Développement de substrats actifs et d'une méthode d'analyse de FRET quantitative pour décoder la mécanotransduction

Abstract : Living cells can react to mechanical signals such as the rigidity of the surface they adhere on, the traction or compression forces applied on them, the liquid flow at their membrane surface or the geometry of their adhesions or of their overall shape. Those signals influence cellular processes such as proliferation, differentiation, migration or cell death. Those processes are tightly regulated by biochemical reactions that constitute a signaling network. Mechanotransduction is the translation of the mechanical signal into the biochemical one.In order to study mechanotransduction, we have considered the use of ultrasounds to mechanically stimulate cells at relatively high temporal and spatial frequencies. Numerous setups and options have been considered in this very exploratory project. Finally, we will retain some promising leads for the continuation of this project.We have developed what we call active substrates that allows us to control both spatially and temporally the mechanical stimulation on living cells. Those active substrates consist of iron micropillars embedded in a soft elastomer and actuated by 2 electromagnets. We can control dynamically the displacement of the pillar that will deform locally and continuously the surface. This deformation will then deform in traction or in compression the living cells spread on the surface nearby. Thanks to fluorescent trackers we can perform Traction Force Microscopy and monitor the stress applied by the pillars to the cells through the PDMS surface, and we can look at the mechanical response of the cells. Moreover, those substrates are compatible with live cell fluorescence microscopy, which makes possible the observation of the cellular response at the morphological level (focal adhesions, protrusive activity, …) and most importantly at the biochemical level.Indeed, in order to study the cellular biochemical response after a mechanical stimulation, we use fluorescence microscopy to observe biosensors containing pairs of donor/acceptor fluorophores. Those biosensors allow us to monitor the activity of proteins implied in cellular signaling by computing the Förster Resonance Energy Transfer (FRET) efficiency of those biosensors. To do so, samples are alternatively excited at donor and acceptor excitation wavelengths. The fluorescence signal is then simultaneously measured in donor and acceptor emission channels. A substantial part of my thesis has been dedicated to the development of a quantitative method to analyze fluorescence images in order to measure FRET efficiencies that do not depend on experimental factors or biosensors concentration in cells. We assess different methods to compute standard correction factors that account for spectral bleed-through and direct excitation of acceptors at donor excitation wavelength. To obtain more quantitative measurements, we have developed a new method to compute 2 additional correction factors. We compare this method with the only one preexisting, and we assess the influence of image processing parameters on FRET efficiency values.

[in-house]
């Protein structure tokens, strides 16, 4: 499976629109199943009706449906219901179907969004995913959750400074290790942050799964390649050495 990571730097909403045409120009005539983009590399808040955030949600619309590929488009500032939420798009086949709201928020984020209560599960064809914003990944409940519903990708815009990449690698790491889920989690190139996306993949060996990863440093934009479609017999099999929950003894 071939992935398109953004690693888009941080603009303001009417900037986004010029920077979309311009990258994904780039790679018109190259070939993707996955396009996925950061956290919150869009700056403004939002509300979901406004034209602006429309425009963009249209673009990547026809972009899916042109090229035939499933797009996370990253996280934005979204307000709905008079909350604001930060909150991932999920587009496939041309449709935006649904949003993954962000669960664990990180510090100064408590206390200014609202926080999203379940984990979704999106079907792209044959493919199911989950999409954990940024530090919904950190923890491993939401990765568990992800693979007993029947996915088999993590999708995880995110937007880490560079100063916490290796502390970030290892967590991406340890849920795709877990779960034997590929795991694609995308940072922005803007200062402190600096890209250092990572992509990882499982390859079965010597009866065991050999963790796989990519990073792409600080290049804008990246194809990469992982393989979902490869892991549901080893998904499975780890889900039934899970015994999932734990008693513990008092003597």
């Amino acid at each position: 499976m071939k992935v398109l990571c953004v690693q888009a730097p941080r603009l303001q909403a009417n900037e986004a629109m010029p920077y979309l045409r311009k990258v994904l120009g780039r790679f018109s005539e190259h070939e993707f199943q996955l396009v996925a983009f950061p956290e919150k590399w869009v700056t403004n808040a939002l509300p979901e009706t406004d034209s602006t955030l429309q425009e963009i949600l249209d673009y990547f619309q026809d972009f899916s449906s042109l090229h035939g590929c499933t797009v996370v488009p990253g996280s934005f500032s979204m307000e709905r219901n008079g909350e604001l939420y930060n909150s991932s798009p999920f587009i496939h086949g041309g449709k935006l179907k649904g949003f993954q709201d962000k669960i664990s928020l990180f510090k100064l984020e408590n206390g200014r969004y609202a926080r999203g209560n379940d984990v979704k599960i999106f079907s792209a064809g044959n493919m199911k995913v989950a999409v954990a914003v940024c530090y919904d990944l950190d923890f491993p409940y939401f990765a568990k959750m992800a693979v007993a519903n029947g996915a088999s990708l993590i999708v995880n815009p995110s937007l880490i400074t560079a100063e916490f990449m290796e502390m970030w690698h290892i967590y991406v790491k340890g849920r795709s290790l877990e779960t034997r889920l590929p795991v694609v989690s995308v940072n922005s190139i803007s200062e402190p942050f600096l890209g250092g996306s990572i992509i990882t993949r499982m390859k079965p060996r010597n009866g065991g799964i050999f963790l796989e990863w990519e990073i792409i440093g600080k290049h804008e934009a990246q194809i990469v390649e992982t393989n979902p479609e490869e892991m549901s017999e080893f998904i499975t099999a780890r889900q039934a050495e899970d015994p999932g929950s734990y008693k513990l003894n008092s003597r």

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Alexis Coullomb. Développement de substrats actifs et d'une méthode d'analyse de FRET quantitative pour décoder la mécanotransduction. Biophysique [physics.bio-ph]. Université Grenoble Alpes, 2018. Français. ⟨NNT : 2018GREAY044⟩. ⟨tel-02012587⟩

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